I suppose there is something attractive about the idea of making do with what you find right around you. It sounds sustainable and simple and natural and balanced, a sort of ideal self-sufficiency. But what’s wrong with a little help from others, especially when that help tastes as good as a tomato or garlic. And anyway, this idea of things belonging immutably to a particular place–of true natives–is nonsense. We have all been moving around for eons, peoples and plants and microbes sweeping across continents, changing what they encounter and being changed by it.

Of course, Japanese eggplants and Peruvian tubers coming to live in my Easton fields causes fewer social problems than, say, thousands of Syrians fleeing through Europe. But this vegetable melting pot I call a farm does remind one that things tend not to stay put, for which we human beings bear a huge portion of the responsibility, and that we have consequently benefitted as well as suffered. Choosing a moment in time and declaring it the point of equilibrium may impose some desired order on the chaos we inhabit. But it is a fiction, and most often told for no good purpose. Better, it seems to me, to accept the change as generously as possible, set aside a little ground to give the newcomers a place to grow. It will cost space and time and effort, but it may well improve your life too.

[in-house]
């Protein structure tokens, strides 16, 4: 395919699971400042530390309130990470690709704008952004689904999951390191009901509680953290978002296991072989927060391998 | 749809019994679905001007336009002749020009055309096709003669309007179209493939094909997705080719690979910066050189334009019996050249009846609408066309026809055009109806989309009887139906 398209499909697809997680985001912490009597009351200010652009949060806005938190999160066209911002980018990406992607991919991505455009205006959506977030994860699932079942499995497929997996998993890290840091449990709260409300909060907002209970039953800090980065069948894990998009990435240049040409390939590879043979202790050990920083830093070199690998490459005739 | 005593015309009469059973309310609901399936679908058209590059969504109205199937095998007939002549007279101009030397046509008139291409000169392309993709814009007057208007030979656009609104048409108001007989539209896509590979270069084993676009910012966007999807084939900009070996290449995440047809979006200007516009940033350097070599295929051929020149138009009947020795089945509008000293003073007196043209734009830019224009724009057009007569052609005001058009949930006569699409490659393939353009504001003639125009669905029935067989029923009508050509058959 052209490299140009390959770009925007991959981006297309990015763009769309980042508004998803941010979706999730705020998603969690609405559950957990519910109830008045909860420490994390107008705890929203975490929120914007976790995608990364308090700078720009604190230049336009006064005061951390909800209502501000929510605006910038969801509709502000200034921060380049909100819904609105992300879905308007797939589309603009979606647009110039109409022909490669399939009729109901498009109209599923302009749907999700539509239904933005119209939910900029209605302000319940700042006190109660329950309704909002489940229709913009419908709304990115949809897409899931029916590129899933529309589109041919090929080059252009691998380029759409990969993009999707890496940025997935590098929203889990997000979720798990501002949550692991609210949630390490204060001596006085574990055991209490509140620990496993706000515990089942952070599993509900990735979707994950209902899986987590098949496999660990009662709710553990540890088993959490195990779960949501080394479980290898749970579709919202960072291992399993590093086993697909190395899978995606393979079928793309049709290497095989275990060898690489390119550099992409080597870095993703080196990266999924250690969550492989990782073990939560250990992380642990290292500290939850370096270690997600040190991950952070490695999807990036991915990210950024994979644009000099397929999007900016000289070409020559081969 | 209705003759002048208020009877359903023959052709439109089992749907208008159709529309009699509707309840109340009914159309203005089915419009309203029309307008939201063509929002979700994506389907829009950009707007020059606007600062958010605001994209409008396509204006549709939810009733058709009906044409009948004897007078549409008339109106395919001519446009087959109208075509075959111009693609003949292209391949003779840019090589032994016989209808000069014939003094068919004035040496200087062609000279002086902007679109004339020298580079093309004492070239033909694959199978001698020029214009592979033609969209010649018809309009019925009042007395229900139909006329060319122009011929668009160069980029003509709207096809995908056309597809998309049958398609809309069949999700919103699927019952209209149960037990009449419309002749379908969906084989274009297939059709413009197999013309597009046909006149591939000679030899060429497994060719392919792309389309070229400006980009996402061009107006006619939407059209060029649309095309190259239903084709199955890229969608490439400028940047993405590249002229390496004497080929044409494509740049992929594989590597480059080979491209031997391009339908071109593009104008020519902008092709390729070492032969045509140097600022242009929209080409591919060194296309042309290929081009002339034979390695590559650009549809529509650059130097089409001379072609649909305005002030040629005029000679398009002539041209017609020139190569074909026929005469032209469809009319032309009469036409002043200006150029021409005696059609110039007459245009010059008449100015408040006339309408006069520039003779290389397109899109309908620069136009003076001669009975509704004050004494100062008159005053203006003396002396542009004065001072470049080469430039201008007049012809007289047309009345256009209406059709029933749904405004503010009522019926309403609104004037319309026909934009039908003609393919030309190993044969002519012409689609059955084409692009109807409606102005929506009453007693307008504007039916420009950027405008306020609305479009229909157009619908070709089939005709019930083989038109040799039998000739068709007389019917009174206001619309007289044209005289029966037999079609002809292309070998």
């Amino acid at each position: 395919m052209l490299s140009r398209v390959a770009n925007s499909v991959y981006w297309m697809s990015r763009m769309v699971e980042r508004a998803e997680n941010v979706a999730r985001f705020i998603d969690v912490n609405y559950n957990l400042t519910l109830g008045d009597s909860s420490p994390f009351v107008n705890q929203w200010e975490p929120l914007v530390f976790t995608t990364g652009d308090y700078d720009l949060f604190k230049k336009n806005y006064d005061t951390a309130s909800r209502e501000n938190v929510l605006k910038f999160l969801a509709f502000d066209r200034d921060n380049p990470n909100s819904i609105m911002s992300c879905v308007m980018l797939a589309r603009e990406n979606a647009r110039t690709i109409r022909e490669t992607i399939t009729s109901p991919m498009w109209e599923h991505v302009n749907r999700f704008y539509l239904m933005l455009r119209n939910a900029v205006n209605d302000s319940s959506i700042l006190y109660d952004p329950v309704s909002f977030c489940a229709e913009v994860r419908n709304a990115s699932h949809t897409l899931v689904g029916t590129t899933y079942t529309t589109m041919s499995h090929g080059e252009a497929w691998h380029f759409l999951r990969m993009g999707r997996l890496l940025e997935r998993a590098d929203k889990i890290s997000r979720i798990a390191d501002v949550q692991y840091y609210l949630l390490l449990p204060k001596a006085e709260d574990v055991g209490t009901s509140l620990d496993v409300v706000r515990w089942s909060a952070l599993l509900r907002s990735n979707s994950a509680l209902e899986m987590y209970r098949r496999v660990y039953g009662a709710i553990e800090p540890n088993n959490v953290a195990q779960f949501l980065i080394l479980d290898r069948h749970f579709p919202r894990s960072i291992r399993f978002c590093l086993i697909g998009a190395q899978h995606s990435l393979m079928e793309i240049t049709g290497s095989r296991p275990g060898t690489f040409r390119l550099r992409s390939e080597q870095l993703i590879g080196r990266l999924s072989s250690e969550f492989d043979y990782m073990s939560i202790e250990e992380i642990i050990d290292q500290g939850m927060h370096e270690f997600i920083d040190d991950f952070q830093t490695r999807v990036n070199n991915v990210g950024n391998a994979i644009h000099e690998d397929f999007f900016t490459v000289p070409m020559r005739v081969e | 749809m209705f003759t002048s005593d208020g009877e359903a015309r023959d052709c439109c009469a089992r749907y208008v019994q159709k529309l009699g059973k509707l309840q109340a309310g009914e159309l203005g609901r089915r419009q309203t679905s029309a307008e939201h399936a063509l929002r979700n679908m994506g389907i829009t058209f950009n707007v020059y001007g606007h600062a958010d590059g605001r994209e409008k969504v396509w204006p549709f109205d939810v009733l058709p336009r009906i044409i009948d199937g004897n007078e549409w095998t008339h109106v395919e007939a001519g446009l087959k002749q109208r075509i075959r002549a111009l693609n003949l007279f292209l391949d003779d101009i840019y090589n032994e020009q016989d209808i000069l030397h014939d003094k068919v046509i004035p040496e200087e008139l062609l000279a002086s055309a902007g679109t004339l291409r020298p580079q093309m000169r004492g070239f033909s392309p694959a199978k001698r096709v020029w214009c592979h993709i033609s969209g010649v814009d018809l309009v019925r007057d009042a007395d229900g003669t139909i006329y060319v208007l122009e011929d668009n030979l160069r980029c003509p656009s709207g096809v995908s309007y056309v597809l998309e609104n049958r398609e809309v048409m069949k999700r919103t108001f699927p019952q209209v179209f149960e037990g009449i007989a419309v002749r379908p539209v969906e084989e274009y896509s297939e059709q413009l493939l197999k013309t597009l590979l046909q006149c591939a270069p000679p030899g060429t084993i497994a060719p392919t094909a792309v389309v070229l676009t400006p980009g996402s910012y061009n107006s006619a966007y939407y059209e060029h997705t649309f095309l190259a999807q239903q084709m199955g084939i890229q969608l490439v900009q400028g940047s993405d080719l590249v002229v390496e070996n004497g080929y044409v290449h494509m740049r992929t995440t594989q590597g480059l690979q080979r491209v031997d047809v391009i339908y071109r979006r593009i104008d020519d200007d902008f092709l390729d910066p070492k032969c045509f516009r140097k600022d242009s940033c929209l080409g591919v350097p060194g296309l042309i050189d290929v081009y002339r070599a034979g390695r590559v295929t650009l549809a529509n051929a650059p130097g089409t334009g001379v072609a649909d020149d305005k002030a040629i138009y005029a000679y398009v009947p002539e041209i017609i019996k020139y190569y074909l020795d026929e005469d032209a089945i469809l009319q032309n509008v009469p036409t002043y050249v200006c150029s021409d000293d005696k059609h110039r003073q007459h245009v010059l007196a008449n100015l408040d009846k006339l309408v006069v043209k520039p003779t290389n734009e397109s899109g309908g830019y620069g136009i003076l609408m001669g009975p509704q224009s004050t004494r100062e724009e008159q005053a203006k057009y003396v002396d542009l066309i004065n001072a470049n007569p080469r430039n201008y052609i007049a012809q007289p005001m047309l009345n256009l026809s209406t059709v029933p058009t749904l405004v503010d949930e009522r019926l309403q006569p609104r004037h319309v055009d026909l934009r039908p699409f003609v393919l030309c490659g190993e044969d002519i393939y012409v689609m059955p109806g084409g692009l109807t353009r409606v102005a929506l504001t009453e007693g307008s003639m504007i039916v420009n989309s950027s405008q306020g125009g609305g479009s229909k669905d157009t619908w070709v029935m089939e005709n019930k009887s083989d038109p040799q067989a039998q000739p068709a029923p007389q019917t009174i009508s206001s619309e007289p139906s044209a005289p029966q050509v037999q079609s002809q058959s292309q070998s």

Vegetable notes: As always, I make my plea on behalf of your snap peas. Do not cook them for more than a couple of minutes. They just need to turn bright green. Nothing more. Well, a little salt. But that’s it. Cook them longer and they turn from snap peas to mush peas.

As you can see, the squash patch has hit its stride. Opinions vary about whether or not that is a good thing. You may start to get tired of them in a few weeks. We, most likely, will get tired of picking them. But they are a versatile vegetable. I think of them as sort of vegetable pasta. They go well with all sorts things. I think, though, that they may be best grilled, marinated (olive oil, vinegar, smoked paprika, basil, garlic, salt and pepper) and eaten cold, in particular as an addition to a sandwich. Just about any sandwich. Maybe not peanut butter and jelly (I dare some one to try it).

Thai basil can be used in place of the more familiar Italian, and obviously it goes well in Thai dishes. It’s also good in various desserts or infused in simple syrup and mixed into various drinks (try it with bourbon for a start).

As many of you may recall, we had a terrible garlic crop last season. I am happy to say this year’s crop looks much better. Well, you can see for yourself. Right now the heads are uncured (we dug these bulbs a couple of days ago), which means the cloves are a little milder and a lot juicer. The garlic would go well with some sautéed chard.

The kohlrabi (round green object) is, I think, best just peeled and sliced up and eaten raw so it is still crunchy. But if you don’t like crunchy you could cut it into chunks and steam it.

On a general note, any pockmarks you might notice on your produce are the result of the hail we got last Friday. As hail goes, it was not bad, but ice pellets blown into vegetables at 50 miles and hour do tend to leave a mark.